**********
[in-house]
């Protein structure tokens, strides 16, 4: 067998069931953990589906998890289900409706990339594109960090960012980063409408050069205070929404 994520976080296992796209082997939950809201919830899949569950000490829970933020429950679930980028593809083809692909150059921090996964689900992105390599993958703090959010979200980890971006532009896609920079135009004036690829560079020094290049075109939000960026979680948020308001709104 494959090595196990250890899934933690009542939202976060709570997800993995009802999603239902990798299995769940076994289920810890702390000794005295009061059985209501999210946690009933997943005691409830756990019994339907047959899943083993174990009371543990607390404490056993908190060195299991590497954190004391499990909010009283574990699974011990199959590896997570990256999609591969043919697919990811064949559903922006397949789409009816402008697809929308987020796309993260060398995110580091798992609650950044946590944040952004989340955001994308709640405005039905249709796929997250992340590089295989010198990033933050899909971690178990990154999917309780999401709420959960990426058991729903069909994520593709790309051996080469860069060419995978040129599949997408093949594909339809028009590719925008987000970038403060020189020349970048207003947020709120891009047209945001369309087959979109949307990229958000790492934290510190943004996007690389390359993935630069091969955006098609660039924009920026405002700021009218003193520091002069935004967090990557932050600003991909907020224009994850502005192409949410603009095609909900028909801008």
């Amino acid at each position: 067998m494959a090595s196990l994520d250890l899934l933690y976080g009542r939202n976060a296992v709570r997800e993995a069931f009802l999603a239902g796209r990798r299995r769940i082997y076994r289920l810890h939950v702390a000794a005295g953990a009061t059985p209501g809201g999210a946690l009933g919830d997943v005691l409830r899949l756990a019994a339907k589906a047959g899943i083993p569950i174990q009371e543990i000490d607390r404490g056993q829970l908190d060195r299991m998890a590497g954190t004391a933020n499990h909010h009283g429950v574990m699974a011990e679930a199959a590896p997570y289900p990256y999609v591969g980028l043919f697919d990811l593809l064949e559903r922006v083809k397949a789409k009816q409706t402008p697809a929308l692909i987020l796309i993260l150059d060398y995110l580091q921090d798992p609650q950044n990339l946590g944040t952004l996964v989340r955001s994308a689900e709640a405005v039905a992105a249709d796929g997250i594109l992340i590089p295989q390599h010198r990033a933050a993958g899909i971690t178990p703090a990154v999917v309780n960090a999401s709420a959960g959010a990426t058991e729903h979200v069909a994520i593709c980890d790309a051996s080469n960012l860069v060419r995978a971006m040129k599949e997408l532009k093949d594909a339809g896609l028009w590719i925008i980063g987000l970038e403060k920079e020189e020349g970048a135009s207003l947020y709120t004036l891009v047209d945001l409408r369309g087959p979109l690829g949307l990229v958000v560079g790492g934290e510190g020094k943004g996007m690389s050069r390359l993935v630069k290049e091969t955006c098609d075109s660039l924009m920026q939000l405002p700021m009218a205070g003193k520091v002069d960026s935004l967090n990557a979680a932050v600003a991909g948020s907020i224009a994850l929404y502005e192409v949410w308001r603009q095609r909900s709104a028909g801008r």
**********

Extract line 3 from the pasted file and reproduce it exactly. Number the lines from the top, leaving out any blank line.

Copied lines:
């Amino acid at each position: 067998m494959a090595s196990l994520d250890l899934l933690y976080g009542r939202n976060a296992v709570r997800e993995a069931f009802l999603a239902g796209r990798r299995r769940i082997y076994r289920l810890h939950v702390a000794a005295g953990a009061t059985p209501g809201g999210a946690l009933g919830d997943v005691l409830r899949l756990a019994a339907k589906a047959g899943i083993p569950i174990q009371e543990i000490d607390r404490g056993q829970l908190d060195r299991m998890a590497g954190t004391a933020n499990h909010h009283g429950v574990m699974a011990e679930a199959a590896p997570y289900p990256y999609v591969g980028l043919f697919d990811l593809l064949e559903r922006v083809k397949a789409k009816q409706t402008p697809a929308l692909i987020l796309i993260l150059d060398y995110l580091q921090d798992p609650q950044n990339l946590g944040t952004l996964v989340r955001s994308a689900e709640a405005v039905a992105a249709d796929g997250i594109l992340i590089p295989q390599h010198r990033a933050a993958g899909i971690t178990p703090a990154v999917v309780n960090a999401s709420a959960g959010a990426t058991e729903h979200v069909a994520i593709c980890d790309a051996s080469n960012l860069v060419r995978a971006m040129k599949e997408l532009k093949d594909a339809g896609l028009w590719i925008i980063g987000l970038e403060k920079e020189e020349g970048a135009s207003l947020y709120t004036l891009v047209d945001l409408r369309g087959p979109l690829g949307l990229v958000v560079g790492g934290e510190g020094k943004g996007m690389s050069r390359l993935v630069k290049e091969t955006c098609d075109s660039l924009m920026q939000l405002p700021m009218a205070g003193k520091v002069d960026s935004l967090n990557a979680a932050v600003a991909g948020s907020i224009a994850l929404y502005e192409v949410w308001r603009q095609r909900s709104a028909g801008r």